24. What do you think about 50mm prime + sigma 105mm macro 2.8 vs 60mm 2.8 macro + 85mm prime

    Personal preference on the one hand and practical issues on the other. 60mm macro vs 105mm macro is mostly a matter of what you shoot - if working distance is important, then the 105 is the ticket (or longer).
    50 vs 85 prime - matter of personal preference. Many like the 50 on DX for portraits - I rather use the 85.
    60 and 85 are very close together - one should have a very good reason to haul both along. Same with my suggestion of 85 and 105 together - only warranted IMO if you shoot a lot of macro and on the other hand need f/1.8 a lot in a similar focal length range. For shallow DOF applications there really isn't a lot of difference between 85 a f/1.8 and 105 at f/2.8 - though naturally the OOF rendering (dare I say bokeh?) depends on the particular lens. The macro lens is the more versatile one - the 85 can't do double duty for macro.
    Carrying a 17-50 OS and a 50/1.8 prime seems a bit of an overkill to me - unless you are shooting f/1.8 all the time.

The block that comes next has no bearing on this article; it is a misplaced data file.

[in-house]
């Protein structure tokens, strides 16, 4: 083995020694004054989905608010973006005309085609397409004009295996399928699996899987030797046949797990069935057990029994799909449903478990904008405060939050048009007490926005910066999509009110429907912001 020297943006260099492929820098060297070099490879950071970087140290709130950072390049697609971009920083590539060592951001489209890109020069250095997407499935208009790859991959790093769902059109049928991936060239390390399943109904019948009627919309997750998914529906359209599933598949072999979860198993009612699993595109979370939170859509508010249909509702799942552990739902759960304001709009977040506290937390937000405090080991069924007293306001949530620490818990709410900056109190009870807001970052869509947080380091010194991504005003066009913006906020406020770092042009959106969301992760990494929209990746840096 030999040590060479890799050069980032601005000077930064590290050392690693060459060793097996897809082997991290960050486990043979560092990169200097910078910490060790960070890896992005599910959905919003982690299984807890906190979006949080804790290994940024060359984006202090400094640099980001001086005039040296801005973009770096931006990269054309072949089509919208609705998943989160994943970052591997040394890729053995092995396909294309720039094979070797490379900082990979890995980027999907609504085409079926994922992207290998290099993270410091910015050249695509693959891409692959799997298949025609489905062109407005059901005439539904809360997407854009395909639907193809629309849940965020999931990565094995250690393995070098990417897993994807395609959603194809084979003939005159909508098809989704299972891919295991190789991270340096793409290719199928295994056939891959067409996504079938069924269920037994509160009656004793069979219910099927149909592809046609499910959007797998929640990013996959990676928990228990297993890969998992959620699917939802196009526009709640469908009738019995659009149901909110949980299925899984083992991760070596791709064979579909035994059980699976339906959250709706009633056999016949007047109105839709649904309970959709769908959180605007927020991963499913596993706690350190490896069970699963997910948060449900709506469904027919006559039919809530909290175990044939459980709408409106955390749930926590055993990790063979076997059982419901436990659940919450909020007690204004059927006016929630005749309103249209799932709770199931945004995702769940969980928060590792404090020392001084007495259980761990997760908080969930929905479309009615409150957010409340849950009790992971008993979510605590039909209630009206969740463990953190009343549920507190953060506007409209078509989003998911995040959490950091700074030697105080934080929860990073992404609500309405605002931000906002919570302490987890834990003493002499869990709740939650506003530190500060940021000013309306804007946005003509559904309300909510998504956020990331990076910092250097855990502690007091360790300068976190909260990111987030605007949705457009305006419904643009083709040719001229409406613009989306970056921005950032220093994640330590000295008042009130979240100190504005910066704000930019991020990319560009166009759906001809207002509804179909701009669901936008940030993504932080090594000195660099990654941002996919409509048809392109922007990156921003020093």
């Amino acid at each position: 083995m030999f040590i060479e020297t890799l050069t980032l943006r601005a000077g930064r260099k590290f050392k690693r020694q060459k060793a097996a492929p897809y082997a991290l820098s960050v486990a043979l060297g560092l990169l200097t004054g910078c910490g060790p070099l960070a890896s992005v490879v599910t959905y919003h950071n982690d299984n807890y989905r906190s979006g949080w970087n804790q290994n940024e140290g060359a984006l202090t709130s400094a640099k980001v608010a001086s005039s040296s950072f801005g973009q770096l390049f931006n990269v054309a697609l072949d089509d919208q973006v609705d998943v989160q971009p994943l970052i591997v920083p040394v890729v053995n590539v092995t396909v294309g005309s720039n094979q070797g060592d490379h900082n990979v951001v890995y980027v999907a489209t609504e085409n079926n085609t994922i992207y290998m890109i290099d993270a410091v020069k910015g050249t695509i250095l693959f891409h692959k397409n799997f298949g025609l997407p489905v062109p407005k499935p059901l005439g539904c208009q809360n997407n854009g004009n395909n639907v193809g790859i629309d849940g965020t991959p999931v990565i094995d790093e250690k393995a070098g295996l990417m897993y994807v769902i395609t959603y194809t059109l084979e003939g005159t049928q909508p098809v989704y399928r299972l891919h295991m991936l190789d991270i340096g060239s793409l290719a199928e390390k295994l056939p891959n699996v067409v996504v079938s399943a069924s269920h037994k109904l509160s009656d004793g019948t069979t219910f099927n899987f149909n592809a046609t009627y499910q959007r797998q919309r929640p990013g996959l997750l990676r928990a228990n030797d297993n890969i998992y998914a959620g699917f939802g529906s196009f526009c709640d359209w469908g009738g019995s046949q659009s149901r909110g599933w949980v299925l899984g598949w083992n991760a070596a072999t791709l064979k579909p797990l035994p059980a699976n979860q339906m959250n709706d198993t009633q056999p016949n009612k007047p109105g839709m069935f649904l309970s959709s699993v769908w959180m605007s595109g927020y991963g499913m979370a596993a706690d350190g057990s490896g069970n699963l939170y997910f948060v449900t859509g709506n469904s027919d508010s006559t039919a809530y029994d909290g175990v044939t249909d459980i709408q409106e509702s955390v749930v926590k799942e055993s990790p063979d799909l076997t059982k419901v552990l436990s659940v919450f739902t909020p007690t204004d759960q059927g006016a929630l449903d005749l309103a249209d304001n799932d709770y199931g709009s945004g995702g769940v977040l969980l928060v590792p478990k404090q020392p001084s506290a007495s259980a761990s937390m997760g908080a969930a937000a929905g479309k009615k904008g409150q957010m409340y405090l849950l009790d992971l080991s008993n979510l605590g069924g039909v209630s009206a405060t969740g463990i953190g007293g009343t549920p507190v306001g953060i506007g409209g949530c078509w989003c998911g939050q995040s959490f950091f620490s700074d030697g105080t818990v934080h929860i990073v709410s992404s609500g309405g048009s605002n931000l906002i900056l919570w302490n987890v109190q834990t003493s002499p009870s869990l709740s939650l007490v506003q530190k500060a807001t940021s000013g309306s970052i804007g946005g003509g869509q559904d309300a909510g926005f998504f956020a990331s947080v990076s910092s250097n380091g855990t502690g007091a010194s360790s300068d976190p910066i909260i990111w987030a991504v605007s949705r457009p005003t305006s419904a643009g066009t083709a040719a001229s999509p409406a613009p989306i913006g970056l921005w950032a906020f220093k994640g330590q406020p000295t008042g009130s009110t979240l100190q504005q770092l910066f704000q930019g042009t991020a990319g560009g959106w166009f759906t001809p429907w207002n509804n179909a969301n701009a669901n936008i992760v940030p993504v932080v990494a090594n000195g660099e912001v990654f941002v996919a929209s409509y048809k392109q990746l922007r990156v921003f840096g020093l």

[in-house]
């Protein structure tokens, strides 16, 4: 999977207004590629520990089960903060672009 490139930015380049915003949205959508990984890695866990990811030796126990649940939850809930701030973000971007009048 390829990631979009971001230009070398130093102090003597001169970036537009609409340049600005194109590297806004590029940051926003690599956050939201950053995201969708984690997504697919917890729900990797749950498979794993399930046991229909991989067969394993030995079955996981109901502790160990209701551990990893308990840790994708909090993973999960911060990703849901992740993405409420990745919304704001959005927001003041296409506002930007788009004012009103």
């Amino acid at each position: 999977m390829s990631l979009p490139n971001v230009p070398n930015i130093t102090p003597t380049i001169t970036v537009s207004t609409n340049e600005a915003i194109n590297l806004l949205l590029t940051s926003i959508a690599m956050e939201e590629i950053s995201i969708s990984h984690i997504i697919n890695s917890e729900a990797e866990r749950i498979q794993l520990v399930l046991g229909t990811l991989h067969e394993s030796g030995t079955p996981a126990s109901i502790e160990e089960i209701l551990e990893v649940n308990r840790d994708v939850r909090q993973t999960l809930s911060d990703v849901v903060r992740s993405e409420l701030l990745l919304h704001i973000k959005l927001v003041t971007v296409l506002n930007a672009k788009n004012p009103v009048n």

10-20, 17-50, 105 macro is the "minimalist" 3 three lens kit that seems to be the most versatile to me.
     
  25. Hey Dieter very nice insights!
    But then I'd be fastglassless? Either way you really don't see them being useful? Lightweight, smaller, wider aperture, low light shots possibility. Maybe there's even more to primes than I've mentioned.
     
  26. Belatedly... I used to use my Tamron 90mm f/2.8 macro as a short portrait lens (I did have a 135 f/2). I eventually got frustrated enough at the lack of isolation that I got a Samyang 85mm f/1.4. Shortly after, Nikon came out with the 85 f/1.8 AF-S, which I've recently acquired, because manual focus is a pain when subjects don't hold still.

    I tend not to care much about short, fast lenses. You still don't get that much subject separation, and the wide angle means camera shake, and therefore shutter speed, is usually less of a problem. I do care about fast, long lenses.

    However, I agree that 85 f/1.8 is only a bit faster than the 105 f/2.8 when it comes to subject separation. I'm not totally sure I'd justify having the 50mm prime as well as the 85mm, but if we're talking the f/1.8 versions then neither is exactly big. (The AF-D 50mm is pretty tiny, unless you compare it to the manual focus versions.)

    For three lenses, I'd probably not argue with Dieter, with the proviso that I don't really care about normal zooms. So actually, I'd probably go 10-20, 70-300, and plug the gap with a 50mm (or 60mm f/2 macro). But that's just me. Maybe 10-20, 18-140 and the 105mm macro would be more flexible (I'd want more reach than 105mm), but you'd be shooting short portraits at a slow aperture.